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Available to buy now. Red Flags: Why Xi’s China is in Jeopardy is the latest book from renowned economist George Magnus, acclaimed author of ‘The Age of Ageing’ and ‘Uprising’.

Martin Wolf, Financial Times – “characteristically clear and compelling”

Peter Frankopan, author of The Silk Roads – “ominous and thought-provoking”

George Magnus has occupied a front row seat as events have challenged governments, economies and financial systems around the world since the Great Financial Crisis in 2008. He is widely credited with having identified the trigger points leading to the crisis and with helping us to understand its lingering consequences.

Once the Chief Economist of UBS, George now works as an independent economist, author and speaker. His views and opinions appear regularly in the written and social media, radio and TV. He is the author of The Age of Aging (2008) which assesses one of our leading contemporary economic and social challenges, and of Uprising: will emerging markets shape or shake the world economy? (2011), which considers the rise of and prospects for emerging markets, especially China. His new book, Red Flags: why Xi Jinping’s China is in Jeopardy, will be published by Yale University Press in 2018.

This website gathers together many of George Magnus’s articles, opinion pieces and commentaries on these and other topics, and offers an opportunity for feedback.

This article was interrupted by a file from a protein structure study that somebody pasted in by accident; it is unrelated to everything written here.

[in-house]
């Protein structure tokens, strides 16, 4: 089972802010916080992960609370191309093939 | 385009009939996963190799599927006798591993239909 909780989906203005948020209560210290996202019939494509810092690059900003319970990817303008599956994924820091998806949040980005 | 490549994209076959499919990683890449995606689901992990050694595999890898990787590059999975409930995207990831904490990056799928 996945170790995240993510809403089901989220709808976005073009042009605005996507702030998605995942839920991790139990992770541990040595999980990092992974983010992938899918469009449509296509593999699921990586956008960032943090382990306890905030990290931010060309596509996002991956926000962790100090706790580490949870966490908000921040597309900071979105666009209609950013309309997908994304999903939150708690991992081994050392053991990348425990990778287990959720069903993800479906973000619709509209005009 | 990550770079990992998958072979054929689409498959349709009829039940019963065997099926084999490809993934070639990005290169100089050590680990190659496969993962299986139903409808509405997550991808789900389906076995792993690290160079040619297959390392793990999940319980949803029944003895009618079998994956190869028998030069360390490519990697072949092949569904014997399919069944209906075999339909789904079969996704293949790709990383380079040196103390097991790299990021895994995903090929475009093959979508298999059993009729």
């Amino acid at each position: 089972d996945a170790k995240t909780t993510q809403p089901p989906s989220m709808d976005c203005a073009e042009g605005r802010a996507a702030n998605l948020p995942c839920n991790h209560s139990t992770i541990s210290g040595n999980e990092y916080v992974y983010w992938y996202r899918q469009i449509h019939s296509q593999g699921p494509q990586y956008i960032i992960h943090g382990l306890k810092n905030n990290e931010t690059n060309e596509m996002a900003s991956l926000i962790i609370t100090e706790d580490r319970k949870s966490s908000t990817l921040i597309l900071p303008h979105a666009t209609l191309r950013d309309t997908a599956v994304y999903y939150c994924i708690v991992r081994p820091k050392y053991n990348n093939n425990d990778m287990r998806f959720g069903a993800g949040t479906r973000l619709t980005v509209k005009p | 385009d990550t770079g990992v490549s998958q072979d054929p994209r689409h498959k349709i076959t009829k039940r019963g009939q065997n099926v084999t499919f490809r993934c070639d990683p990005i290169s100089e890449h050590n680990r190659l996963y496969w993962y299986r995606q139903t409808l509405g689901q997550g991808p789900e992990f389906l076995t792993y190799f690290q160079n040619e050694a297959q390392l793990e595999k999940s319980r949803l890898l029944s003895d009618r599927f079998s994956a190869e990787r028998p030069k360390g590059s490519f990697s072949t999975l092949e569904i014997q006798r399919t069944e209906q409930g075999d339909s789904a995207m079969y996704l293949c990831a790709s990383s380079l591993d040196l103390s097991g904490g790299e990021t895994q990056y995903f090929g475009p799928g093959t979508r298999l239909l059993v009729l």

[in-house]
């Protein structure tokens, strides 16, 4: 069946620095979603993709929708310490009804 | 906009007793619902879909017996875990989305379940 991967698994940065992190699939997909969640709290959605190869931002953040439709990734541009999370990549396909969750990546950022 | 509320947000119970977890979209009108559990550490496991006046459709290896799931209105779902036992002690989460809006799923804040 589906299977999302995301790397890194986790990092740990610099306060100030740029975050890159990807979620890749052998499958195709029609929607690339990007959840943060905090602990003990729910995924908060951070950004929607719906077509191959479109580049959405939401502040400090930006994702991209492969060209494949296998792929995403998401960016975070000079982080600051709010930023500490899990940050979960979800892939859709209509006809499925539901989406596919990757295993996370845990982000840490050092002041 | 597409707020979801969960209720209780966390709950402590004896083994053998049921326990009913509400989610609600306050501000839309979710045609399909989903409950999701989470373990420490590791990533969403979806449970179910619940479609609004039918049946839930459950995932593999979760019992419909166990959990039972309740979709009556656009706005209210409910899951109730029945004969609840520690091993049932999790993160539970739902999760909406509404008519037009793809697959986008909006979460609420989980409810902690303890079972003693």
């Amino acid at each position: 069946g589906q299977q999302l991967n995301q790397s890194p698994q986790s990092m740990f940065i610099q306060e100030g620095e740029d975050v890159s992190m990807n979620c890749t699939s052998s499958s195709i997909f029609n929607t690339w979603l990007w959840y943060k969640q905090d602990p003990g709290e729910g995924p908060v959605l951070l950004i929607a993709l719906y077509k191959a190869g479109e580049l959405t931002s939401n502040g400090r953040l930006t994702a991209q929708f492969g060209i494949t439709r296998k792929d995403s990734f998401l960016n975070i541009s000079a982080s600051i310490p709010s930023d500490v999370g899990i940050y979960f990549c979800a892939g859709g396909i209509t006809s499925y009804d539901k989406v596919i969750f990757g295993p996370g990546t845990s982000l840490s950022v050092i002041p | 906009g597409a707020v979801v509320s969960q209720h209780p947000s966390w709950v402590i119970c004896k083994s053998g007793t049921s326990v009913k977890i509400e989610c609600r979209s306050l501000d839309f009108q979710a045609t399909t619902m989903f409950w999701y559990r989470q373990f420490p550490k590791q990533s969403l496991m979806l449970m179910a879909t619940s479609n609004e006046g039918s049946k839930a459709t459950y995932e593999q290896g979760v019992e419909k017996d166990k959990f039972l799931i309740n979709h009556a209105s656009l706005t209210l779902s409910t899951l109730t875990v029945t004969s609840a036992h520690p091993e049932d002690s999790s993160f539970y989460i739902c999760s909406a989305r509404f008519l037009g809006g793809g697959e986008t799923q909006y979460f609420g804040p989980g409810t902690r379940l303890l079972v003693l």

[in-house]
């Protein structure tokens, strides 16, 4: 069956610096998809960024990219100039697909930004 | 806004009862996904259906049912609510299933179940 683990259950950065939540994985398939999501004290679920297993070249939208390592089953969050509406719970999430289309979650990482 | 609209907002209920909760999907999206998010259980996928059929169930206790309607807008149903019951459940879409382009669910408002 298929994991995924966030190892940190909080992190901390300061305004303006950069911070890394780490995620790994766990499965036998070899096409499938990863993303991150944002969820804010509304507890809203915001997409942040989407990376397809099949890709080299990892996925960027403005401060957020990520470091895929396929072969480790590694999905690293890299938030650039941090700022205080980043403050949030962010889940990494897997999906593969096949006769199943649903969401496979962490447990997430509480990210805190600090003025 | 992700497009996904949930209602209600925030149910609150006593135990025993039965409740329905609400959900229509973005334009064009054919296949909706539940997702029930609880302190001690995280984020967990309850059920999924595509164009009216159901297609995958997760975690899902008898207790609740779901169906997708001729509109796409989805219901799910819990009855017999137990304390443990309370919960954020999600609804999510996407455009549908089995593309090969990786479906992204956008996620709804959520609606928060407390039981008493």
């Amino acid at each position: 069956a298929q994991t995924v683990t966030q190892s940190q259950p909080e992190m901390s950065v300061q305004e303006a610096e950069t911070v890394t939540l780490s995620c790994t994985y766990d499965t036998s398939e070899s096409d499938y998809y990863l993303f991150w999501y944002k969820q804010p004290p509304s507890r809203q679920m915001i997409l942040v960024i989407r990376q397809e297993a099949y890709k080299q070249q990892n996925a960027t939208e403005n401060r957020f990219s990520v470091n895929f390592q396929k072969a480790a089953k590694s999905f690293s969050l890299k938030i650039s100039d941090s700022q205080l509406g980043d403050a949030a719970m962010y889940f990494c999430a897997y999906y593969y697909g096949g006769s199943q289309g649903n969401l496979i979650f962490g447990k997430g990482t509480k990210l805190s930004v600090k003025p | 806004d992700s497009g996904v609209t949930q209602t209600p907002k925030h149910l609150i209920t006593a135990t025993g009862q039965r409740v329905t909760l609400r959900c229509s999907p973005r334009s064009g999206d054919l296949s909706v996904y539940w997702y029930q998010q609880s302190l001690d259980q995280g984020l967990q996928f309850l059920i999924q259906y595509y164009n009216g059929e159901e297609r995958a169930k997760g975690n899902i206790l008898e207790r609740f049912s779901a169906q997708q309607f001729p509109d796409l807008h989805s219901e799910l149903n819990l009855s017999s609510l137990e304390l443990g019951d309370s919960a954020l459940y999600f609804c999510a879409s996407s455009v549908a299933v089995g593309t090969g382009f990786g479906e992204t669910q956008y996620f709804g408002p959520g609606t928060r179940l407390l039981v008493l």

China: The end of engagement as we have known it

For the first time, politicians are saying that the GDP benefits of China engagement now has to weighed more carefully against its behaviour

The Huawei decision is a defining moment in UK-China relations

The UK decision to reject Huawei as part of the country’s 5G rollout captures a moment in which the UK and China are drifting apart

China in One Country: interdependence or globalisation ‘with Chinese characteristics’?

When Xi Jinping champions globalisation, what, exactly, does he mean? And what do Chinese leaders mean when they refer to self-reliance? Is it autarky, or a new form of globalisation with Chinese characteristics, as President Xi might say?

China’s threats to the UK risk being more than ‘loud thunder, little rain’

Britain has to reboot its relationship with a country that is a commercial partner, rival, and political adversary